Realtime lights and light types
You should try to handle all your lighting with baked lighting, light probes, and material effects. Sometimes you need to use a real-time light. If you do, you must consider which type of real-time light to use.
Each type of real-time light has a different cost to calculate:
- Directional - With a uniform direction and no fall off, directional light is the cheapest real-time lighting for what it achieves. You usually only need one directional light, because a directional light can light the whole scene. This means that with forward rendering, Unity will always render one direction light. This is true even if there is no directional light in the scene.
- Point – A point light is located at a point in space and sends light out in all directions equally.
- Spot - Because a spot light culls more objects than a spherical point light, a spot light is the next cheapest type of real-time lighting. Keep the cone width tight, and only have it hit selected objects, to get the best performance from these lights.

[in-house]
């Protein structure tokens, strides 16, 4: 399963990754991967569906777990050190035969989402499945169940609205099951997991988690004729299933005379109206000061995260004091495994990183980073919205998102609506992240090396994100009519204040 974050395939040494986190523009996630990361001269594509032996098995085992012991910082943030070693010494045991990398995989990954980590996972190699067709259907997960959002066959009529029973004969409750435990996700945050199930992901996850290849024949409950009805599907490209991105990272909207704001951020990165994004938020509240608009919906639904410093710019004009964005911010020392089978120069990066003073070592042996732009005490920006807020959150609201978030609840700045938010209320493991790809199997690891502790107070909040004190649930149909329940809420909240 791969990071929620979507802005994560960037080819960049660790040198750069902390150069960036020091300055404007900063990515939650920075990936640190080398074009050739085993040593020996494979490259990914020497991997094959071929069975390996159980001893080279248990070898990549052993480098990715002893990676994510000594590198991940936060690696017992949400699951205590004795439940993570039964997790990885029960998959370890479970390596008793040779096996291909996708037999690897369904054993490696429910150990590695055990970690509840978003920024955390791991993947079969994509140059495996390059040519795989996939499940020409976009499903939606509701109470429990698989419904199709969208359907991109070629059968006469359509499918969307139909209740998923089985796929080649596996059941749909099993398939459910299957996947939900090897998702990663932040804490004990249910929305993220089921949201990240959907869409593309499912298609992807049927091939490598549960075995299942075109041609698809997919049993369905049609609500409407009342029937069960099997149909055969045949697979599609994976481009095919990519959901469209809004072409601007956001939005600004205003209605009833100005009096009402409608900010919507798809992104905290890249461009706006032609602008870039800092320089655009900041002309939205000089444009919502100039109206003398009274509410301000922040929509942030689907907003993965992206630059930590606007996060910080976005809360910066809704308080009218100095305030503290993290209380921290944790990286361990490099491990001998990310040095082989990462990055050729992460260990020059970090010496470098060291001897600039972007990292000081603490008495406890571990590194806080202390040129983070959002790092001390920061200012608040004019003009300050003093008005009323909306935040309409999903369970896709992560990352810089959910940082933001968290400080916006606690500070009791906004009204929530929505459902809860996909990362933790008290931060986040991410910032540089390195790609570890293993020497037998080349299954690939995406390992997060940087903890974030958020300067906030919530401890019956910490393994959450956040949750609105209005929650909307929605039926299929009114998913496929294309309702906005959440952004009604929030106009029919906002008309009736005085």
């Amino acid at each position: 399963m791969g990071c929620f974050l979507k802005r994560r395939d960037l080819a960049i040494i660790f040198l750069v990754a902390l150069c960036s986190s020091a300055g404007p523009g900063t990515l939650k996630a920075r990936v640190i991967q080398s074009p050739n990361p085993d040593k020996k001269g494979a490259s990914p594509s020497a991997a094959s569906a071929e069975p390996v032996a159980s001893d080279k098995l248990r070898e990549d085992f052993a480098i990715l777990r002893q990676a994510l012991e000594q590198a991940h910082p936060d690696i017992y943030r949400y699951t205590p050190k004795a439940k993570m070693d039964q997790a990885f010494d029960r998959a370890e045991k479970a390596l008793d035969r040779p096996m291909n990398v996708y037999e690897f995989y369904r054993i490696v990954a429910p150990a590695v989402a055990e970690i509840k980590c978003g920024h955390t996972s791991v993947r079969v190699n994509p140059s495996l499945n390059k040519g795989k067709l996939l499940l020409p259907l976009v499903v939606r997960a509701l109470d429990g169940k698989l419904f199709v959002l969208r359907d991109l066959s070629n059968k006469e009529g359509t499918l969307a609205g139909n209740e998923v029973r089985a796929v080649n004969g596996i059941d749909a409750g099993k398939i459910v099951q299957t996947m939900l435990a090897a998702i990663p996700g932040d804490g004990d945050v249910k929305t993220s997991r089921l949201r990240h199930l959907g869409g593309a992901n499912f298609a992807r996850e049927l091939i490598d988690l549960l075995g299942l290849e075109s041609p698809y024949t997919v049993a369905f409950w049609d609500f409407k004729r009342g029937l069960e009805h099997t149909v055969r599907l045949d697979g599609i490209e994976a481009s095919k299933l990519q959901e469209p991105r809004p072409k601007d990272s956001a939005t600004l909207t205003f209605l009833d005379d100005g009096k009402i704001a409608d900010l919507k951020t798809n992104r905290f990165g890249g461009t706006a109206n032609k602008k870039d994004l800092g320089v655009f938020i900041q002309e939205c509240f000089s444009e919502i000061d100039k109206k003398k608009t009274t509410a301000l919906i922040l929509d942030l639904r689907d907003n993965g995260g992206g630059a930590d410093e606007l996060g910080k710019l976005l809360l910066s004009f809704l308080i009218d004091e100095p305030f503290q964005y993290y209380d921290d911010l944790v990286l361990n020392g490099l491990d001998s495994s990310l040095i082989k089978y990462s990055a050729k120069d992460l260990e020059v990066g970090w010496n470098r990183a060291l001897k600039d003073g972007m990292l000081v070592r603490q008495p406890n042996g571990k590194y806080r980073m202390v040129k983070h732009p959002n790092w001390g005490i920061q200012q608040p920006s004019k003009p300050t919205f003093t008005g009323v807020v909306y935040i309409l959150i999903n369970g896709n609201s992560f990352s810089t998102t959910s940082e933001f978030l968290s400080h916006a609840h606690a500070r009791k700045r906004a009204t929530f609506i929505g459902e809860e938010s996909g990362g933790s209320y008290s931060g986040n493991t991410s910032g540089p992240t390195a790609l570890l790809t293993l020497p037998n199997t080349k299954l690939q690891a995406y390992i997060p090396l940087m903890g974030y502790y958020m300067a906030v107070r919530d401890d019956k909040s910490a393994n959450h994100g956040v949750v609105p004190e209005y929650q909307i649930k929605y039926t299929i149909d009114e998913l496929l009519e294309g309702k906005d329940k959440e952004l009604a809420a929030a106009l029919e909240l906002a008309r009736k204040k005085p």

While lighting in every direction is helpful, it is also quite expensive. Directional lights have a relatively cheap calculation everywhere. Spot lights can be confined to only be expensive for a small area, and point lights are expensive across a wider region. Also, shadow calculation can be the most expensive part of lighting, so casting light in all directions increases expense.
Dynamic lights are expensive to render, and it is best to avoid them in mobile games. Sometimes there are limits put on their use, depending on the device and graphics API used. For example, in the Unity Universal Render Pipeline forward renderer with OpenGL ES 2.0, there is a limit of four lights per object.